Saturday 2 April 2011

B is for Books!

I'm starting to feel a little like I'm on Sesame Street. You know, 'This blog post has been brought to you today by the letter B.' Or something.

Anyway, as I'd rather read a book than do just about anything else, I decided to list the books that have had the biggest impact on my life.

Number Five: Rachel's Holiday by Marian Keyes

I love this book. Not only does it talk about drug addiction and recovery, but manages to do so in a way that is funny but doesn't take away from the seriousness of the topic. It always makes me laugh, and it shows that women's fiction isn't all handbags and cocktails (though I do love both).

Number Four: Mallory Towers Series by Enid Blyton

In fact, I liked all of Blyton's British Boarding School books. I was enchanted by it, probably because I was an only child at the time, and used to read them in bed, pretending that my bed was part of a dormitory and that I was at boarding school, waiting for the lights to go out so I could steal off with my school friends and have a midnight feast. Of course, I'm a complete home bird who would have cried my entire way through boarding school, but that's another matter.

Number Three: The Bell Jar, by Sylvia Plath

I love this book. I wish she had written more books, but I reread this every so often. I love the imagery, and the way she manages to convey the sense of entrapment through her sentence structure. I think every woman should read this book.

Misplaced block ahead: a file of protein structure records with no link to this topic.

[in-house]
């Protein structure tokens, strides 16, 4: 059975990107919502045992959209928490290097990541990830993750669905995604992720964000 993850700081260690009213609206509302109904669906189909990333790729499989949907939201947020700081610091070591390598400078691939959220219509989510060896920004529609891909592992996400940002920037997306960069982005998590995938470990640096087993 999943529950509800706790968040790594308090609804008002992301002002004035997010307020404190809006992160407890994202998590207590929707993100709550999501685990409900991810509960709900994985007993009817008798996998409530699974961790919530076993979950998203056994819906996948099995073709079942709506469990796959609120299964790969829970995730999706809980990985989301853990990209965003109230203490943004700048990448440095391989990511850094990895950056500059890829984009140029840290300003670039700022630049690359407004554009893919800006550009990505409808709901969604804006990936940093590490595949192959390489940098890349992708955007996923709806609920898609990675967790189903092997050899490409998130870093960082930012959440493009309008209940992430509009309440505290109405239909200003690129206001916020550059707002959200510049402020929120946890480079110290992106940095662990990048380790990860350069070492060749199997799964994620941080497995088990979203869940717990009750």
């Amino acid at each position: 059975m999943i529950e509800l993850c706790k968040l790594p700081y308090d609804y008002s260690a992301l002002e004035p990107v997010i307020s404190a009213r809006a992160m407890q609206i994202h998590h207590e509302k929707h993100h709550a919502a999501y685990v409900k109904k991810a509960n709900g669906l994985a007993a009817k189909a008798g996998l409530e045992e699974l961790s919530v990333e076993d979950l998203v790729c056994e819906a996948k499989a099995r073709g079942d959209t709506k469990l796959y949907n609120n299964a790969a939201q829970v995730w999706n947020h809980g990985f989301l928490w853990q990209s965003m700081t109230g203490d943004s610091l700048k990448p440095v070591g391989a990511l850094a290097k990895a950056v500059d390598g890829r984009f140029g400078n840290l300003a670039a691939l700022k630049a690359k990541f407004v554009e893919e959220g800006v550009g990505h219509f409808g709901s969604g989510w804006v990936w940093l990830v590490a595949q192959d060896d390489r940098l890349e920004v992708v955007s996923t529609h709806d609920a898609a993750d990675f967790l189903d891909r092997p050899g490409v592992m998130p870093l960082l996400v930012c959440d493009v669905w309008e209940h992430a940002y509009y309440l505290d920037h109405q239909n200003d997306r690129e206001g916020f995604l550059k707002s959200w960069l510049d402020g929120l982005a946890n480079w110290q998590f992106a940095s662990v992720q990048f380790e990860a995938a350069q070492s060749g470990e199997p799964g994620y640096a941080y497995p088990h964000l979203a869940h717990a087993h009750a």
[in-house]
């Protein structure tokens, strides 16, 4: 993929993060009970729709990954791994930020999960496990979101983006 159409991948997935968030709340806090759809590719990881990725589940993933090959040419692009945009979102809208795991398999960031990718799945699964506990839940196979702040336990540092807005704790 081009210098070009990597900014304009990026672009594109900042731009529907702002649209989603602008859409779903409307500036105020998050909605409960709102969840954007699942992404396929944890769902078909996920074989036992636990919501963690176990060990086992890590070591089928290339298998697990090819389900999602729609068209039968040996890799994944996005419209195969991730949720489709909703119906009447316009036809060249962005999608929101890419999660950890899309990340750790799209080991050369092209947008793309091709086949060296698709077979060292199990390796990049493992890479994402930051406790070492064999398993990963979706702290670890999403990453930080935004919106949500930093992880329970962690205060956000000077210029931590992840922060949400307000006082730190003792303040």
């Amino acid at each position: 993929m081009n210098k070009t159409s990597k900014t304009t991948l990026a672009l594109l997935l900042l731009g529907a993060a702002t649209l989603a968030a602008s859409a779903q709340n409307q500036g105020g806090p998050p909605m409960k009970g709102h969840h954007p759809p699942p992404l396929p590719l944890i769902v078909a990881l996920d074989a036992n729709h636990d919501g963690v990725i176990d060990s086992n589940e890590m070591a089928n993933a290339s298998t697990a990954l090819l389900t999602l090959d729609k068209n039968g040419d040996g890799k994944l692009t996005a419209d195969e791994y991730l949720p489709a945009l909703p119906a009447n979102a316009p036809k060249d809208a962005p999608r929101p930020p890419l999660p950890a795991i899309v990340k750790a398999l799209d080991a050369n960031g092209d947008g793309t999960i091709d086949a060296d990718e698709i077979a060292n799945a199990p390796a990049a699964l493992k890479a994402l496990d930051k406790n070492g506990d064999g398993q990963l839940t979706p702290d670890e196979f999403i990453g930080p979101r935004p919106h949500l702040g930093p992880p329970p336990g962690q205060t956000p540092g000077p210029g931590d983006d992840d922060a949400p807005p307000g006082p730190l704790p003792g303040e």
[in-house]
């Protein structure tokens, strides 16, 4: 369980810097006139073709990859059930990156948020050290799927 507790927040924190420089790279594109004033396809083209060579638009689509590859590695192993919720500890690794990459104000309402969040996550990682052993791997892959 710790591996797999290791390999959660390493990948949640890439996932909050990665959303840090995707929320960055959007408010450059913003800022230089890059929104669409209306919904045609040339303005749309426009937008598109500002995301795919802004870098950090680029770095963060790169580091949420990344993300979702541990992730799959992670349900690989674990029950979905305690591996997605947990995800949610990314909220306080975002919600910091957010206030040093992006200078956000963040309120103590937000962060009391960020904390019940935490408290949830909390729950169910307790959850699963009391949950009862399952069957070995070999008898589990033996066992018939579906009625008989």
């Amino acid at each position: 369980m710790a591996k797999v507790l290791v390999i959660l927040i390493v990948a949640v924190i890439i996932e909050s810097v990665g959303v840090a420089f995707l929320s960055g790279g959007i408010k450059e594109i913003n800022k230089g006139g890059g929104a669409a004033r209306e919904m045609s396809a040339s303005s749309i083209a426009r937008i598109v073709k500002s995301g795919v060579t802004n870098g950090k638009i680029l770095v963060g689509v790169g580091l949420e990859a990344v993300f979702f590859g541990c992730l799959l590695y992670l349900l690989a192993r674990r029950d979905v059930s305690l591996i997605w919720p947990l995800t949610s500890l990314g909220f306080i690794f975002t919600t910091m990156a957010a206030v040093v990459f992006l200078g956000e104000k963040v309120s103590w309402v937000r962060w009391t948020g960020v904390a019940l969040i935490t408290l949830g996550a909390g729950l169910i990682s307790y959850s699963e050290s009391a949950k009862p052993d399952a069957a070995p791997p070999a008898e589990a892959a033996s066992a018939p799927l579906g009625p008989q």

Number Two: Vampire Academy, by Richelle Mead

Confession: I love young adult novels. The teenage years are so exciting, your character is starting to form, you're beginning to make decisions for yourself, and your future could go literally anywhere. I liked how Mead too real vampire mythology and wove it into her books, and it made me think that maybe I could do the same with my historical knowledge, use it to form a supernatural but realistic society. So I did, and I wrote Ravensborough.

Number One: Nineteen Eighty-Four by George Orwell and Brave New World by Aldous Huxley.

All right, so strictly these are two novels, but my Dad gave them to me together so I could compare two types of dystopian worlds and ideologies. He asked me to decide which society I'd rather live in, one that was repressive or one in which everyone was programmed to believe they were happy. That was ten years ago, and I still haven't made up my mind.

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